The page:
Matthew   Raj Webb: I was captivated by Chapter 5, where you discuss bloggers’ collaborations and partnerships with fashion businesses—brand associations that you actively pursued for your own (highly successful) style blog, Urban Fieldnotes. From the point of view of street style bloggers in the mid-2010s, what did the opportunities and constraints of cultural production within the commercialized field of fashion look like? How do you think these might have changed today?

Brent Luvaas: I’ve touched a bit on this in the previous questions, but perhaps a bit of blog history is important here. There was a moment, in about 2005-2007, when blogs, run through free platforms like WordPress and Blogger, were not a commercial enterprise—at least not for the bloggers. Street style bloggers got into the game because of an abiding interest or passion. They weren’t making money from them and most people I interviewed who had blogs at that time claim it hadn’t even occurred to them that they could make money from them. But after bloggers like Scott Schuman of The Sartorialist and Tommy Ton of Jak & Jil started shooting for magazines like GQ and Vogue and getting brand partnerships with American Apparel, Burberry, and others, a new generation of bloggers emerged with the explicit intent of using their blogs to enter into the industry. They were the predecessors of today’s fashion influencers. The game began to shift, and more and more bloggers began showing up outside the shows at Fashion Week hoping to either be noticed by the photographers or capture those up-and-comers who would help them build a name for themselves as photographers. Blogging, and later social media, became a key part of how people build careers in the fashion industry. The outsiders re-wrote the rules of the fashion industry. But then, fashion has long been an industry of outsiders. This might be more of a case of the more things change, the more they stay the same.

Matthew Raj Webb: Street Style cuts across locations like Philadelphia, New York, Boston, as well as Jakarta, Cape Town, and Athens, drawing on aspects of your auto-ethnography and para-ethnographic research. As a community of practice and cultural phenomenon the world of street style blogging is thus globally diffuse and diverse, but you nonetheless note that participants tend to share a middle-class position. How do these factors lead you to understand the value of the street as a representational idiom and context?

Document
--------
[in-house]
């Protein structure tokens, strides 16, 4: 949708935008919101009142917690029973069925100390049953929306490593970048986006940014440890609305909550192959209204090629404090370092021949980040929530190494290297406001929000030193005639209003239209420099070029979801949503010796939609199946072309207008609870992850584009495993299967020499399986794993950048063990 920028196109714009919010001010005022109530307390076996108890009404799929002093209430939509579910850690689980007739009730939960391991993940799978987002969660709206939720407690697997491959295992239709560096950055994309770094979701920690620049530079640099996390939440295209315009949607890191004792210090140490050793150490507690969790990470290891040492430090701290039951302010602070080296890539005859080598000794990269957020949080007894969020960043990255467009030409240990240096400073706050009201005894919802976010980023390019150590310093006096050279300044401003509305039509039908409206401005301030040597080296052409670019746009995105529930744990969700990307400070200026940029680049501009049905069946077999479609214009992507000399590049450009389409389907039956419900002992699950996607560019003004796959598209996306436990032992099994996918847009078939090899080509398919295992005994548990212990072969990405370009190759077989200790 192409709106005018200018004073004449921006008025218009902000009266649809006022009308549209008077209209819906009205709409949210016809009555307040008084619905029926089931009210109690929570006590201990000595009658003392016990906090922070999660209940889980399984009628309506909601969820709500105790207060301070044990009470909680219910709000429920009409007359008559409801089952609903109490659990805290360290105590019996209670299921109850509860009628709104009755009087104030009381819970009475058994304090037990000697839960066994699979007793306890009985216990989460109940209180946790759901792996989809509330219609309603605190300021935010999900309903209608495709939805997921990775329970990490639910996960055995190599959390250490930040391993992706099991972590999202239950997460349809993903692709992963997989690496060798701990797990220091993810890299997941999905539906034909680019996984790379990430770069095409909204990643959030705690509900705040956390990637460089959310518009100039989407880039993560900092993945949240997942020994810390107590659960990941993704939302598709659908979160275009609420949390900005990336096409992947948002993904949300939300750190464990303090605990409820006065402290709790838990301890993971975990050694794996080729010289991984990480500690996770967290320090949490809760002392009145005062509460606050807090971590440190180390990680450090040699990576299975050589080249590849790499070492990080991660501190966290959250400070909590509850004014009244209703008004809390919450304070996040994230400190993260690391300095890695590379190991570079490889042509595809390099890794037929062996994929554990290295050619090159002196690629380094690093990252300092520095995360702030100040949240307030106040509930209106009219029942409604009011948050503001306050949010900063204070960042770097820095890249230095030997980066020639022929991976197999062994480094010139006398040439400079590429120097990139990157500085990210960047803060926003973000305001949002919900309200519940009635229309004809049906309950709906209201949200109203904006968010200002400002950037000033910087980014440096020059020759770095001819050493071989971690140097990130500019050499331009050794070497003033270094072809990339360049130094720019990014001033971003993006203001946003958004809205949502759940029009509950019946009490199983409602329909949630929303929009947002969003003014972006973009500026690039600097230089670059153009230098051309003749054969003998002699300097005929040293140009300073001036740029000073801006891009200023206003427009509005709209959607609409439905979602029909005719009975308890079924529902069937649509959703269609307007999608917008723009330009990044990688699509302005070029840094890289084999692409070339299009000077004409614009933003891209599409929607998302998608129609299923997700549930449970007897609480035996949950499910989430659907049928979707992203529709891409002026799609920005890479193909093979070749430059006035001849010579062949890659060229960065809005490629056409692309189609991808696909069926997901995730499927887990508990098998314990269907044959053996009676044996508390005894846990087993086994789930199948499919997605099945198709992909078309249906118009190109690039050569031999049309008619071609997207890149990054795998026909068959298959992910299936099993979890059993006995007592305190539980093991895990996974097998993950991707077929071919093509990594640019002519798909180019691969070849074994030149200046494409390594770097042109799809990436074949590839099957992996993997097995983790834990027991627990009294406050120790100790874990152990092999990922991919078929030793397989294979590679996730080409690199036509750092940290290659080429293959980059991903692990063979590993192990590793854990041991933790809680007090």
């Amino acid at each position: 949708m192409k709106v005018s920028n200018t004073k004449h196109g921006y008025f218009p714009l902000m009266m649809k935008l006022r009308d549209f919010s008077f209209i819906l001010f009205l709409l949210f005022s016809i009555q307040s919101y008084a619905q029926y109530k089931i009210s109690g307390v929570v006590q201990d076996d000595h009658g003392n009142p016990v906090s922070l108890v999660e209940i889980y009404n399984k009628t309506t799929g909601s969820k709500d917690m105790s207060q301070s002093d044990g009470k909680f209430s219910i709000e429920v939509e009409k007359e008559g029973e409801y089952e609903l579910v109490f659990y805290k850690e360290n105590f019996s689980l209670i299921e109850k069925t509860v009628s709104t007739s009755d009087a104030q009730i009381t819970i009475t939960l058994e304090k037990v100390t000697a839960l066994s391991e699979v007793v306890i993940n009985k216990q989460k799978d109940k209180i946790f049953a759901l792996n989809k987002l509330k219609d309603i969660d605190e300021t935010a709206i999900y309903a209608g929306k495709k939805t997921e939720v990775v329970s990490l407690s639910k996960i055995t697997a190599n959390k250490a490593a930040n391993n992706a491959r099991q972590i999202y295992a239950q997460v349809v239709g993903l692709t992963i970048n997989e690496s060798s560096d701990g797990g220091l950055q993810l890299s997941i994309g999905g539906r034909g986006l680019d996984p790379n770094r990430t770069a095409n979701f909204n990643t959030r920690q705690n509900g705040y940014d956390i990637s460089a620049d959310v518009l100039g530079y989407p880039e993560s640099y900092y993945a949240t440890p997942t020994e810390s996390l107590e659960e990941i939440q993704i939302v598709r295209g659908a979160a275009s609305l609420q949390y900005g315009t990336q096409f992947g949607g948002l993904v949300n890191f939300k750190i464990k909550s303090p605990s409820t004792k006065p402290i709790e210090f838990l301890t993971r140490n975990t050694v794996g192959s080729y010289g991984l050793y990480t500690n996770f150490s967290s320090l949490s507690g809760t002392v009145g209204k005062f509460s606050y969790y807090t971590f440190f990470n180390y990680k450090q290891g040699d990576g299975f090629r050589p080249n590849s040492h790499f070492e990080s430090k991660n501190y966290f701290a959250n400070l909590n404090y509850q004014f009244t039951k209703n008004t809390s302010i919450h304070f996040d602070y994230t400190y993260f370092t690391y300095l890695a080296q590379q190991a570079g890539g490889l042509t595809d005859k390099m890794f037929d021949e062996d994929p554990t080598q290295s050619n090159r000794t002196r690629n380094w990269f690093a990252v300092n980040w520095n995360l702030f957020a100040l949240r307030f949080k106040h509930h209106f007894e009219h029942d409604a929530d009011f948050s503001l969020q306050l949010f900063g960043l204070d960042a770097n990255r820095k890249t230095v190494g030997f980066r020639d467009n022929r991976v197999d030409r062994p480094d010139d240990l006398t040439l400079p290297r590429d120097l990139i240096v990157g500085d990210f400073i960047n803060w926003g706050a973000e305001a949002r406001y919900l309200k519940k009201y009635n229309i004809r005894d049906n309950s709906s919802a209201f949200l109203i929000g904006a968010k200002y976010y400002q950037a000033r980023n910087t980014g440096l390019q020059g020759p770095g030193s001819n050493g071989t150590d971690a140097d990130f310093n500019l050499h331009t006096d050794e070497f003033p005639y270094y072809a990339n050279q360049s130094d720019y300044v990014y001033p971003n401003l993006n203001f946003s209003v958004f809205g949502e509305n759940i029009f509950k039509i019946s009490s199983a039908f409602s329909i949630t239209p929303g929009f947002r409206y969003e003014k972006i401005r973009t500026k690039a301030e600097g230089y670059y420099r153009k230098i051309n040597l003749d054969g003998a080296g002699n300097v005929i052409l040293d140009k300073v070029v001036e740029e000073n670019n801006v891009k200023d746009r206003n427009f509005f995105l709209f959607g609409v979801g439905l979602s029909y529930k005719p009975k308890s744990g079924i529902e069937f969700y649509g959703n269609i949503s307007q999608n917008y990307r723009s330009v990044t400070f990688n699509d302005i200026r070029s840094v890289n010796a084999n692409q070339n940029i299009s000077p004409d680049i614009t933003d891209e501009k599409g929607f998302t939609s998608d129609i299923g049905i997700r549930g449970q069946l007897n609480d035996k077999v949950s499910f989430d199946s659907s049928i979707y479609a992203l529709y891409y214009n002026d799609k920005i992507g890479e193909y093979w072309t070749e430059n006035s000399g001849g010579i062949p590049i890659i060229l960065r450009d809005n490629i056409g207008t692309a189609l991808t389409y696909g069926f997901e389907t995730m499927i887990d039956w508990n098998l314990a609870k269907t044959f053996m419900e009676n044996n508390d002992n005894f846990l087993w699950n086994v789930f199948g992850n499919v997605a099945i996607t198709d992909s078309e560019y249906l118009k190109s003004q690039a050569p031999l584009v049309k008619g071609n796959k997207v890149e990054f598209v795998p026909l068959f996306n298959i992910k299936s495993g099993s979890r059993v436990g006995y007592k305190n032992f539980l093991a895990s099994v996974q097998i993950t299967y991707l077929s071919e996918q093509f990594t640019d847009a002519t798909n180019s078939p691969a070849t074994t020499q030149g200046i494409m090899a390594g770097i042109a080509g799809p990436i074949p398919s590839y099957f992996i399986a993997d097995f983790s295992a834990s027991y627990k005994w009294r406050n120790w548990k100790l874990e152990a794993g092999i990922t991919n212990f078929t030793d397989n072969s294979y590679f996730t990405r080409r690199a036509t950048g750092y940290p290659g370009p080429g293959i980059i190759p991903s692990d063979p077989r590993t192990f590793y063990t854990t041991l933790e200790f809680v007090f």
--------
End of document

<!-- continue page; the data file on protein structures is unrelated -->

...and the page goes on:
Brent Luvaas: As you stated in the question, street style bloggers tend to be middle class. If you want to get your work recognized, you need to be able to produce the aesthetics currently valued by the industry. To produce those aesthetics, you need expensive camera equipment. It was not unusual for bloggers I encountered to have spent upwards of $10,000 on their cameras and lenses alone. Plus, not everyone’s perspective on style gets the same amount of attention on social media. An ability to recognize and anticipate what the industry values in fashion is required, and that ability is not universally distributed. It remains the exclusive domain of a particular kind of urban, cosmopolitan, middle-class person. Despite a rhetoric of democratization, there was never an equal playing field in the street style game. Nonetheless, there is a diversity of perspective, particularly across regional and national boundaries. Street style bloggers actively sought to elucidate that diversity through their work. They highlighted their own city or nation’s distinct flavor and style. They sought to put their own city on the global fashion map, and in doing so, they practiced a form of amateur visual anthropology. Street style, then, is a global phenomenon with distinctly local characteristics. And it depends on a shared conception of the street —itself derived from western European models of urban design—as a public, highly visible space where people perform identities for others to see. Street style blogging has helped perpetuate and extend the reach of that concept. It has real, practical implications for how public spaces are conceptualized, accessed, and designed.